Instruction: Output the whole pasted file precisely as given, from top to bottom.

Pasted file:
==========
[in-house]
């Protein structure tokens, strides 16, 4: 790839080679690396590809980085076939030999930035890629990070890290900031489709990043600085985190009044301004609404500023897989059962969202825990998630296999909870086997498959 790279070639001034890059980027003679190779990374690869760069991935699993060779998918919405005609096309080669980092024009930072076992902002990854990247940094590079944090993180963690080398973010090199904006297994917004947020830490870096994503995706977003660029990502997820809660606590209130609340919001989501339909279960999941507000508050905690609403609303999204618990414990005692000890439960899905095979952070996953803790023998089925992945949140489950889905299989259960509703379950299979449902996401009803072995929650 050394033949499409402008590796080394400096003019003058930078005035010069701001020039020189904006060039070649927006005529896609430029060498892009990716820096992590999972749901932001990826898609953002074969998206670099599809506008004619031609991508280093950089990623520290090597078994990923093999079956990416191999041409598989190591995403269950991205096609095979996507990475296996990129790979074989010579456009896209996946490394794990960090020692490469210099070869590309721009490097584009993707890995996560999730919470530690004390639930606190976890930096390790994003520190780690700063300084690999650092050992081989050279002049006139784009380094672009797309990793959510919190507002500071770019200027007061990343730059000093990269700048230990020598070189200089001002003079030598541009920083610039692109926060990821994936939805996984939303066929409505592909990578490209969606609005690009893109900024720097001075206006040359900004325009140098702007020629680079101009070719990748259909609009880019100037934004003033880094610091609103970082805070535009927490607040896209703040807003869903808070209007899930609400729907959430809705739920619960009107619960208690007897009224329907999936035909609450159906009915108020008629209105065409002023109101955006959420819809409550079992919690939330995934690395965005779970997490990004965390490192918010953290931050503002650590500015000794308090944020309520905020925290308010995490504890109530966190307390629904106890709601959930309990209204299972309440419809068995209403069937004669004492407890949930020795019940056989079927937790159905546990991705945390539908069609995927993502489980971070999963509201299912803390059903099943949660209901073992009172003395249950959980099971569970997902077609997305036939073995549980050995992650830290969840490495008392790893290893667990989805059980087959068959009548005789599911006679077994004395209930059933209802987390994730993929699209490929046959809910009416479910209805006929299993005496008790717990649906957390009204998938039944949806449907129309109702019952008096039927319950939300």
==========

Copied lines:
[in-house]
């Protein structure tokens, strides 16, 4: 790839080679690396590809980085076939030999930035890629990070890290900031489709990043600085985190009044301004609404500023897989059962969202825990998630296999909870086997498959 790279070639001034890059980027003679190779990374690869760069991935699993060779998918919405005609096309080669980092024009930072076992902002990854990247940094590079944090993180963690080398973010090199904006297994917004947020830490870096994503995706977003660029990502997820809660606590209130609340919001989501339909279960999941507000508050905690609403609303999204618990414990005692000890439960899905095979952070996953803790023998089925992945949140489950889905299989259960509703379950299979449902996401009803072995929650 050394033949499409402008590796080394400096003019003058930078005035010069701001020039020189904006060039070649927006005529896609430029060498892009990716820096992590999972749901932001990826898609953002074969998206670099599809506008004619031609991508280093950089990623520290090597078994990923093999079956990416191999041409598989190591995403269950991205096609095979996507990475296996990129790979074989010579456009896209996946490394794990960090020692490469210099070869590309721009490097584009993707890995996560999730919470530690004390639930606190976890930096390790994003520190780690700063300084690999650092050992081989050279002049006139784009380094672009797309990793959510919190507002500071770019200027007061990343730059000093990269700048230990020598070189200089001002003079030598541009920083610039692109926060990821994936939805996984939303066929409505592909990578490209969606609005690009893109900024720097001075206006040359900004325009140098702007020629680079101009070719990748259909609009880019100037934004003033880094610091609103970082805070535009927490607040896209703040807003869903808070209007899930609400729907959430809705739920619960009107619960208690007897009224329907999936035909609450159906009915108020008629209105065409002023109101955006959420819809409550079992919690939330995934690395965005779970997490990004965390490192918010953290931050503002650590500015000794308090944020309520905020925290308010995490504890109530966190307390629904106890709601959930309990209204299972309440419809068995209403069937004669004492407890949930020795019940056989079927937790159905546990991705945390539908069609995927993502489980971070999963509201299912803390059903099943949660209901073992009172003395249950959980099971569970997902077609997305036939073995549980050995992650830290969840490495008392790893290893667990989805059980087959068959009548005789599911006679077994004395209930059933209802987390994730993929699209490929046959809910009416479910209805006929299993005496008790717990649906957390009204998938039944949806449907129309109702019952008096039927319950939300």